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My Taxi Driver Was a Hero When I Needed It Most

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Gani, a taxi driver in New York City, at the end of a long adventure.  (Gabe Meline/KQED)

This week, as we near the end of 2022, the writers and editors of KQED Arts & Culture are reflecting on One Beautiful Thing from the year. Here, recounting a seemingly hopeless quest to retrieve a lost bag in New York City, editor Gabe Meline remains in awe at the kindness of strangers.

There I was, in a city of 8 million people, after 12 hours of travel, standing on Lexington Avenue and hoping for a New York miracle. I’d only been in Manhattan for an hour, and already I was flagging down a taxi late at night and shouting “Follow that cab!”

Well, more accurately: “Follow that little dot on this tiny map.” Meaning the GPS-enabled dot moving around a screen as part of the Find My iPhone feature. The dot indicating that somewhere out there, in one of New York City’s other 13,000 taxi cabs, sat my daughter’s blue bag that she’d left behind, containing her diary, school laptop, notebooks, iPhone and AirPods she’d bought with her saved-up allowance.

The daughter who at that very moment was curled up on the hotel bed, regretting her thoughtlessness, in tears.

I was a small-town dad in a huge, unfamiliar metropolis, with maybe half an idea of what I was doing, at best. But I couldn’t stand to see her crying. I had to get that bag back.

An explanation is in order: at the airport terminal, we’d had to switch to another taxicab to get a ride into Manhattan. Our first taxi driver quoted us a fare higher than what dispatch told us it should cost, and when I asked why, he promptly threw us out of his cab. He and I exchanged some four-letter words, and we piled into the next waiting taxi.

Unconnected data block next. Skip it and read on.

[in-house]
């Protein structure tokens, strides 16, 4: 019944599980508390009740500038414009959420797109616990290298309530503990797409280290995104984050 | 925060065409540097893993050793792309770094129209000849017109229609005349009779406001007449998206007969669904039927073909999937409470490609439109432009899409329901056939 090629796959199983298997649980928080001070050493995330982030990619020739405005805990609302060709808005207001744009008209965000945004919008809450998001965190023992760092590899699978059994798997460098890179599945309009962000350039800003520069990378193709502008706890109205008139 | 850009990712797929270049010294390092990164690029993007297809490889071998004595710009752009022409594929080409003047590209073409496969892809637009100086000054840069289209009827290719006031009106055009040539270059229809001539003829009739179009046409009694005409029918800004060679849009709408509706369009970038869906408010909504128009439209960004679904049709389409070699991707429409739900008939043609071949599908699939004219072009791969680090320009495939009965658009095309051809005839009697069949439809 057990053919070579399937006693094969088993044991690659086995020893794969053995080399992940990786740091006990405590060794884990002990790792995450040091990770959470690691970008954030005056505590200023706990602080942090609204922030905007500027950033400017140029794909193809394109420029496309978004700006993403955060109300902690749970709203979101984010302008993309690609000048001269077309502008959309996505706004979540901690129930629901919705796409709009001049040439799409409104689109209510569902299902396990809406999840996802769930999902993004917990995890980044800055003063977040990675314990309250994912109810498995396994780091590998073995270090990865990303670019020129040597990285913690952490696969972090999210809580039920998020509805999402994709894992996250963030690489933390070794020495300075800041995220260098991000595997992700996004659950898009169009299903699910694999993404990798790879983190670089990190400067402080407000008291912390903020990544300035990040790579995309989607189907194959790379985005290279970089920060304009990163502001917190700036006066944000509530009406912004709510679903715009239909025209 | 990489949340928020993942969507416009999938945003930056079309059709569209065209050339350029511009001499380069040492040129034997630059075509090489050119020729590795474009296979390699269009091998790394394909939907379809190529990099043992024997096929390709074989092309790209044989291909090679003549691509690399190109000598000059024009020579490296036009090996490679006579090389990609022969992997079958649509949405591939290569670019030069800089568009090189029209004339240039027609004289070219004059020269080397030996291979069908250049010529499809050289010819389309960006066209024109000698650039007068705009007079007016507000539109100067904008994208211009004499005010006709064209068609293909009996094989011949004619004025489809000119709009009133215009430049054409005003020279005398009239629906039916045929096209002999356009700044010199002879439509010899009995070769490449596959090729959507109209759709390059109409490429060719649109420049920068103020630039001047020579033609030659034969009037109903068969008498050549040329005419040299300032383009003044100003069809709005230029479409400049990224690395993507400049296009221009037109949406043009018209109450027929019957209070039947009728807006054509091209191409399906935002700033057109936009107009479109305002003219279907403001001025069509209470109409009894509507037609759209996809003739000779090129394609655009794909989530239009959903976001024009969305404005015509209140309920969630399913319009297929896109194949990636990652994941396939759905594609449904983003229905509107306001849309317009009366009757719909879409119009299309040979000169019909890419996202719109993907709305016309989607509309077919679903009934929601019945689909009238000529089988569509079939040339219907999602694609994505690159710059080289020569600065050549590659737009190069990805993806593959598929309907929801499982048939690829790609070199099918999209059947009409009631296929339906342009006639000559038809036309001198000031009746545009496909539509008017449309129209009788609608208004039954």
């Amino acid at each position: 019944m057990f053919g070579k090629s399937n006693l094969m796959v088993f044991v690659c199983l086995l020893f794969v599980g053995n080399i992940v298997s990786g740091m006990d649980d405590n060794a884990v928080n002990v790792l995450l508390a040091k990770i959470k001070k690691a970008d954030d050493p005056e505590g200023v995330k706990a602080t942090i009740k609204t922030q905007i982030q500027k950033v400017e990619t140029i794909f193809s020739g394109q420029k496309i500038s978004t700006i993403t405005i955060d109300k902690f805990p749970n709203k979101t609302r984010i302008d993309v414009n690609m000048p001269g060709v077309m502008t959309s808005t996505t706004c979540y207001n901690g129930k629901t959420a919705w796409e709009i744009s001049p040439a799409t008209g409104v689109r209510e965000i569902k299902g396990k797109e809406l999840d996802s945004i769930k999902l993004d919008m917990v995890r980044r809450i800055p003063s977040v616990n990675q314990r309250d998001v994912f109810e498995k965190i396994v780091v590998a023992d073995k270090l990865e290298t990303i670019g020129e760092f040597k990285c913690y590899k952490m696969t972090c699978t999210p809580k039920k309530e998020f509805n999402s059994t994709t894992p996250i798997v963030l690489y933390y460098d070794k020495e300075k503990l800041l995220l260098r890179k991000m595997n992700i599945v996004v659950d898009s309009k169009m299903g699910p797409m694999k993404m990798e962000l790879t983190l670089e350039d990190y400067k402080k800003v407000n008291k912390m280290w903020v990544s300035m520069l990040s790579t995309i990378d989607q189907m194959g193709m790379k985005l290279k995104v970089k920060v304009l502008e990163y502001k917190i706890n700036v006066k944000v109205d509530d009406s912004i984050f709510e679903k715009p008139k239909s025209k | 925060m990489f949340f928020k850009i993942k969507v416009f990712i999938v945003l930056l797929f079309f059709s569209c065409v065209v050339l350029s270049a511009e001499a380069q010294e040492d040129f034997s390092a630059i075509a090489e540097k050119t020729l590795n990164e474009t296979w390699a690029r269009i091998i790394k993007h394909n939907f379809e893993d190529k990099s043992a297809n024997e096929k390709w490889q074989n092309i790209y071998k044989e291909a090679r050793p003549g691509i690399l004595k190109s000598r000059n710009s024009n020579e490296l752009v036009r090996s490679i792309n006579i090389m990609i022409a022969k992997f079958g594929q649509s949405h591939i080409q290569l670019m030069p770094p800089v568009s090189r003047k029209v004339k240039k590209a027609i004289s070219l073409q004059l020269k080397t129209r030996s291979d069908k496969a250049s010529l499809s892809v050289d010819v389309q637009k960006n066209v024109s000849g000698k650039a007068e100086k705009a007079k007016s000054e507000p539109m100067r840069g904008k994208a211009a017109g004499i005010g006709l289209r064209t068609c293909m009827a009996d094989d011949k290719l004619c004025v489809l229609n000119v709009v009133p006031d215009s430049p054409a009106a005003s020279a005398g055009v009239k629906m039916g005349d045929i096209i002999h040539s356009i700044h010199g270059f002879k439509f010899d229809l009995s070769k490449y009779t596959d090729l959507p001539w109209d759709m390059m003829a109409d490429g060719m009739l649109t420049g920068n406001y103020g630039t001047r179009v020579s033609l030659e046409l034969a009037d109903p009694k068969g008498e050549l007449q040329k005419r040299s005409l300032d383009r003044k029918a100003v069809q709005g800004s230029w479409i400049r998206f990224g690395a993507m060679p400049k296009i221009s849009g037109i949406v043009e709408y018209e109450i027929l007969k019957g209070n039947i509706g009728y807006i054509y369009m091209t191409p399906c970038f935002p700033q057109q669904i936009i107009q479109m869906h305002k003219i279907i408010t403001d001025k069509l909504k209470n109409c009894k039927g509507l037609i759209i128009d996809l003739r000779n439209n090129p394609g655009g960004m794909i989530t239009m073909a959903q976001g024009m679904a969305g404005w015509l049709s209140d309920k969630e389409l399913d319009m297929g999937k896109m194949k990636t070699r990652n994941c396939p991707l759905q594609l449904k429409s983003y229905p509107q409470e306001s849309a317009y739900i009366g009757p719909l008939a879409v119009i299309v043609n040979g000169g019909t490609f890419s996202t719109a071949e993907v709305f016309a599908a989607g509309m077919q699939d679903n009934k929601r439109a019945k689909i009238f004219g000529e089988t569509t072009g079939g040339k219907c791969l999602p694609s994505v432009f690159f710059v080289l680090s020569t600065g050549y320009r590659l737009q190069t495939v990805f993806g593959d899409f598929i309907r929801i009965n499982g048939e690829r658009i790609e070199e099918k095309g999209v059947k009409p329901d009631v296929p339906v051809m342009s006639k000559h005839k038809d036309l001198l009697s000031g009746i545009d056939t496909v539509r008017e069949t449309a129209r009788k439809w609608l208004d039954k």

It wasn’t until getting to our hotel, an hour later, that we realized the first taxi driver had sped away with the bag inside.

a blue handbag, sitting against a white linen background

I called Central Taxi Hold at JFK for help. “You got the medallion number?” the director asked. I didn’t. “Well, tell us the credit card number you used for your fare, and we can trace the medallion number,” he said. No dice: we hadn’t ridden in the taxi, let alone paid any fare. “Oh, well then… you may be waitin’ for it to turn up in lost and found. If he turns it in, that is.”

While I called 311, my wife remembered she’d set up tracking on our daughter’s phone in case of emergencies, and pulled up its map, excited to discover a little dot that refreshed every 15 seconds or so, traveling around the streets of midtown. Talking to the woman working 311, after we’d exhausted all possible options, I offhandedly remarked, “I’m half-tempted to get another cab and have them chase after this dot on the map.”

“Well,” she said, “that’s probably what a New Yorker would do.”

Challenge accepted.

The first taxi driver that pulled over laughed at my wild goose chase, but the second said, “Yeah. Get in.” His name was Gani. And so began our three-hour hunt for the missing bag.